My recent entry about Masahiro Tanaka’s Mizuno belt buckle (which, as we’ve now seen, is also worn by a handful of other MLBers) prompted a comment from reader Buck Fontana, who wrote, “Isn’t the belt part of the uniform? Couldn’t an opponent claim to the umpire that Tanaka is out of uniform?”
I then posted the following response: “While the belt may be part of the uniform, it’s really more a piece of equipment or an accessory, and players have always had a bit of leeway when it comes to equipment/accessories.”
That got me thinking. The belt is a uniform component — everybody wears a belt, and the belt has to be a certain color. But as the Tanaka/Mizuno example shows, players have some flexibility in terms of which belt brand or design to wear. So the belt kinda straddles the line between uniform and equipment. I’ve created a new term for items that fall into this gray area: uniquipment.
How does the rest of a baseball player’s attire shape up in the uni-vs.-equipment comparison? Let’s take a look, proceeding roughly from head to toe:
Cap: Definitely part of the uniform.
Batting helmet: Helmets are clearly part of the uniform — everyone has to wear them, they carry the team logo, etc. But players have some flexibility in terms of which brand to wear, whether to have one earflap or two, whether to add a faceguard, etc. I’d say this falls into the realm of uniquipment.
Jersey: Part of the uniform, obviously.
Undershirt: Undershirts are a lot like belts — they have to be rendered in team colors, but nobody really cares if your undershirt is Nike (the official undershirt provider) or non-Nike, tight-fit or loose-fit, long-sleeve or short-sleeve, etc. On a cold night, you can even replace your undershirt with a windbreaker. Classic case of uniquipment.
Wristbands, armbands, and the like: Equipment. Some players wear them and some don’t, and the colors don’t always conform to the team colors.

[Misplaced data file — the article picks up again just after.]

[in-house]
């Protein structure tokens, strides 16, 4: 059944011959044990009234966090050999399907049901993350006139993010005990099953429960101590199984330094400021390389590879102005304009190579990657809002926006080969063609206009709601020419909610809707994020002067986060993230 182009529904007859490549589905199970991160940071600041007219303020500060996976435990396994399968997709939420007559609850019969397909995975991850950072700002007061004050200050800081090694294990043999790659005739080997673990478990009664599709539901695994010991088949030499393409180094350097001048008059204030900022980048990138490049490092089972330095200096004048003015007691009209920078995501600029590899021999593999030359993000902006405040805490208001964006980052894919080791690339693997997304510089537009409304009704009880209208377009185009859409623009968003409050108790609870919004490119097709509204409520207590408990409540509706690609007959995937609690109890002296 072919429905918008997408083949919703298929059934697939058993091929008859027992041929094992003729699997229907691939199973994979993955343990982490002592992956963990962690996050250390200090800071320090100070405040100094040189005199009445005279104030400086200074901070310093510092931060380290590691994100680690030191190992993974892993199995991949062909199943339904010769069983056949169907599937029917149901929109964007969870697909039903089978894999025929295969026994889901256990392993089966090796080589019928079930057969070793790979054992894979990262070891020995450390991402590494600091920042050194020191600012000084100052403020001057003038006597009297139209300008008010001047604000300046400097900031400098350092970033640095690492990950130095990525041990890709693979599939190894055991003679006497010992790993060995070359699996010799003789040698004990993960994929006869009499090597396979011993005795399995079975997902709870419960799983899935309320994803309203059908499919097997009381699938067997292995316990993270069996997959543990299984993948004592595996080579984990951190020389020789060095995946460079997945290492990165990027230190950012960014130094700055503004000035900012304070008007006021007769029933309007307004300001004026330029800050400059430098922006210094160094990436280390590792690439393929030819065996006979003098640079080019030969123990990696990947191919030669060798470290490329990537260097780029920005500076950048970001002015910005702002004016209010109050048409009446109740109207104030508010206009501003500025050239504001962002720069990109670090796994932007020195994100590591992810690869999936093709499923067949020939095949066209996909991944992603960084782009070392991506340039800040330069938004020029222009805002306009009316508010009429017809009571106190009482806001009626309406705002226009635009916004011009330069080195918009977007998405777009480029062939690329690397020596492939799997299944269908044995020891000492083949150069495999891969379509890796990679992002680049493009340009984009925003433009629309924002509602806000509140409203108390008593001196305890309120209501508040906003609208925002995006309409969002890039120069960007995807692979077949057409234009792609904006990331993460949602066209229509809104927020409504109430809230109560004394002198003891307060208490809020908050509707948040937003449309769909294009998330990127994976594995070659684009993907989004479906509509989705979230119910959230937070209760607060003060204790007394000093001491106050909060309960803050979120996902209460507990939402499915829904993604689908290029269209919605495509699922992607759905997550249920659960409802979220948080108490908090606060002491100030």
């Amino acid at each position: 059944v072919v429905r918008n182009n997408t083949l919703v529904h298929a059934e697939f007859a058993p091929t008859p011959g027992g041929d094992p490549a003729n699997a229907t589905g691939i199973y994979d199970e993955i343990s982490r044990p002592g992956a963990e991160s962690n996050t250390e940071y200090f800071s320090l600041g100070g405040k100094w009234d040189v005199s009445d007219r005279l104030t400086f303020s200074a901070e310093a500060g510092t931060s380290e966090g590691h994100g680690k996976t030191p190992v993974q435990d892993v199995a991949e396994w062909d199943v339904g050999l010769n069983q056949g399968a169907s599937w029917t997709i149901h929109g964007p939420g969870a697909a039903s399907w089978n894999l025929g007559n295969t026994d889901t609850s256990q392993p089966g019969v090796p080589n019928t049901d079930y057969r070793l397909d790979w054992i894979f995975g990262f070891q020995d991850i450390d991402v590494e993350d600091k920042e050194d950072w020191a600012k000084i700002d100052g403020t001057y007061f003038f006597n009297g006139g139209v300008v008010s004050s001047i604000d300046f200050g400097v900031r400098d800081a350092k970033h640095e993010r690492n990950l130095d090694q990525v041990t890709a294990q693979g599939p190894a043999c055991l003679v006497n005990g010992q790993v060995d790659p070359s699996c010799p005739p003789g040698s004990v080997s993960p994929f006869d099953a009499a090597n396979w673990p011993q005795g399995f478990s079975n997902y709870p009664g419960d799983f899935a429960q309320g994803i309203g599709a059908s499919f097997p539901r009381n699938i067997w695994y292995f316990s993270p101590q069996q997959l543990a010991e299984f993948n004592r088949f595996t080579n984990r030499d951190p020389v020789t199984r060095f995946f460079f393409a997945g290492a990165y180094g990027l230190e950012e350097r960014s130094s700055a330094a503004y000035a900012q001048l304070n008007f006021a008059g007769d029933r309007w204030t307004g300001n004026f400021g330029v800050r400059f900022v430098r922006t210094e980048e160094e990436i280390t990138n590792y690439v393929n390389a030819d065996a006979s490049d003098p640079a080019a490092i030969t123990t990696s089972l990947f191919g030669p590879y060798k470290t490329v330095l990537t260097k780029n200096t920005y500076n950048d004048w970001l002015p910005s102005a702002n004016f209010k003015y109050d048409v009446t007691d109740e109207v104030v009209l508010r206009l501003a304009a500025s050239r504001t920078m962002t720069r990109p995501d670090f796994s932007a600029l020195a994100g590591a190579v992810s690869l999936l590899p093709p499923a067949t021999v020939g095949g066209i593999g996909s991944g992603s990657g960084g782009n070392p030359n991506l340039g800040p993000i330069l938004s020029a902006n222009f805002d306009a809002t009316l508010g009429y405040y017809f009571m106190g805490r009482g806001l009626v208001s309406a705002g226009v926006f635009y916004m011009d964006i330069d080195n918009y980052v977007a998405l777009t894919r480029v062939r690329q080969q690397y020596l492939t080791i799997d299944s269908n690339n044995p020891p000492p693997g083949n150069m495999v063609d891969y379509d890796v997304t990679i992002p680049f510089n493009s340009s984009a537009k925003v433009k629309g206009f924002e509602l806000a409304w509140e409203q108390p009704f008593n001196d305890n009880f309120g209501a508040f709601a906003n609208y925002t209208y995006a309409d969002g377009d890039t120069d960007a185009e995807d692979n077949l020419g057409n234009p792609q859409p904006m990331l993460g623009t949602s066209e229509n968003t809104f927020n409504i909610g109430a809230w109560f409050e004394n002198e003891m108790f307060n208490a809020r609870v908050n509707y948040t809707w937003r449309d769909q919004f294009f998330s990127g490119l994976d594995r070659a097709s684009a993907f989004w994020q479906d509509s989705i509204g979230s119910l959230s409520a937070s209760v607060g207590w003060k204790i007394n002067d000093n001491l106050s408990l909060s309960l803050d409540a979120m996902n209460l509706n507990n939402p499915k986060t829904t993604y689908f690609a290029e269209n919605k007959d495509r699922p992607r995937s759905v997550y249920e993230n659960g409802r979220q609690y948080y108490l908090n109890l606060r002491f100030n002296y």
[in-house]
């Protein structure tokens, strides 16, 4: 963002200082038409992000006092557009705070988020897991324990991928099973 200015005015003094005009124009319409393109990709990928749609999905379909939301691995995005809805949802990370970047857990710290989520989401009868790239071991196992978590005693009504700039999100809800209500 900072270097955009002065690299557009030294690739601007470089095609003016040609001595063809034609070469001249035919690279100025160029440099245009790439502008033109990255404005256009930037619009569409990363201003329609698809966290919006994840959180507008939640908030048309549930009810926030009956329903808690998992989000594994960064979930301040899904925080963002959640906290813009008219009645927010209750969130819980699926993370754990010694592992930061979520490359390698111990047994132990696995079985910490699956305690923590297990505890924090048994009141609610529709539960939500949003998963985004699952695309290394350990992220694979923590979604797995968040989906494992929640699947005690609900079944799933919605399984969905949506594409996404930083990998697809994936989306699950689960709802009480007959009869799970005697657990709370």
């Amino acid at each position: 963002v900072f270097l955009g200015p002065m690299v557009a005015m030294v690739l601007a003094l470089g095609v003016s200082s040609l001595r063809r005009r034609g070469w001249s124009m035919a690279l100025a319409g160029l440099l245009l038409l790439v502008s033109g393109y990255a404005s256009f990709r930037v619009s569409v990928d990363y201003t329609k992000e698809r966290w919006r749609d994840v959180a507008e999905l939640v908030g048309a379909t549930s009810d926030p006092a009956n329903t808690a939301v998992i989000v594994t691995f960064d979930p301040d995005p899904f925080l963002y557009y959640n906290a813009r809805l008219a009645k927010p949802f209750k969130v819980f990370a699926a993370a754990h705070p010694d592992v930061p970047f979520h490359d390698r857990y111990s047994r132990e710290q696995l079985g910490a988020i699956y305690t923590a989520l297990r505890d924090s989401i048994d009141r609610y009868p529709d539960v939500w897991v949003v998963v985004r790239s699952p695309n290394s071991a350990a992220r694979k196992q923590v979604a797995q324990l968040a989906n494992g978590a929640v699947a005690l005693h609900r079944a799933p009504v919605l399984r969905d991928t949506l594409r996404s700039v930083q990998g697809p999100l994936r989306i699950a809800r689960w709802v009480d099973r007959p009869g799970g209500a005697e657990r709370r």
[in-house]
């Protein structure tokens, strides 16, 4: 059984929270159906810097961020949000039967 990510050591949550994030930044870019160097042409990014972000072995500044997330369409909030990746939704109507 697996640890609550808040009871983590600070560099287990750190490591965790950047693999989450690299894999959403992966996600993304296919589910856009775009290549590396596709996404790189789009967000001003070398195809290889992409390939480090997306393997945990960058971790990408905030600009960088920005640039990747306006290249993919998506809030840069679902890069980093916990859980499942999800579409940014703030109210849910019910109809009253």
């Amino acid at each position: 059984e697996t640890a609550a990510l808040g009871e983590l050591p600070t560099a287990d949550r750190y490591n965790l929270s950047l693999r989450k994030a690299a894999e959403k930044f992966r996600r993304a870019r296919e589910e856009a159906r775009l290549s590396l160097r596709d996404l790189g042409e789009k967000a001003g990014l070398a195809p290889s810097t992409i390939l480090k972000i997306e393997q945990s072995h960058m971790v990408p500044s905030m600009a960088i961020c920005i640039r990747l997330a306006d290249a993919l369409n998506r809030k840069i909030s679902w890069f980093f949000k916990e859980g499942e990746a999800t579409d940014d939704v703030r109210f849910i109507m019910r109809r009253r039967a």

Fielding gloves: Equipment, obviously.
Batting gloves: Lots of players wear team-colored batting gloves, but the gloves aren’t required to be team-colored. I’d say these are pure equipment, although I realize some folks might argue that they’re uniquipment.
Belts: See above.
Catcher’s gear: Tricky call here. Equipment doesn’t get much more equipment-y than the tools of ignorance, but the gear is almost always team-colored (unless it’s just white, which a few catchers have done over the years). I guess we have to call it uniquipment, although I’m a bit uncomfy with that categorization.
Pants: Part of the uniform, obviously, although players have enormous discretion regarding how long (or short) to wear them.
Hosiery: Baseball stockings and stirrups used to be an essential component of the uniform. That’s how we got teams called the Red Sox and the White Sox, after all. Nowadays, though, hosiery has essentially become optional and customizable, just like wristbands. If you want to wear your pants long and obscure your socks, you can. If you want to wear striped socks while everyone else on your team is wearing solid socks (like Giants reliever Sergio Romo), you can. If you want to wear stirrups with your team’s logo on the side, even though nobody on your team has ever done that before and it’s not shown in the MLB Style Guide (like D.J. Carrasco), you can. If you want to wear stirrups with stripes, even though nobody on your team has ever done that before and it’s not shown in the MLB Style Guide (like Brendan Ryan), you can. It’s almost the same situation as with wristbands, except I don’t think a player could get away with wearing socks/stirrups in a non-team color. Let’s call them uniquipment.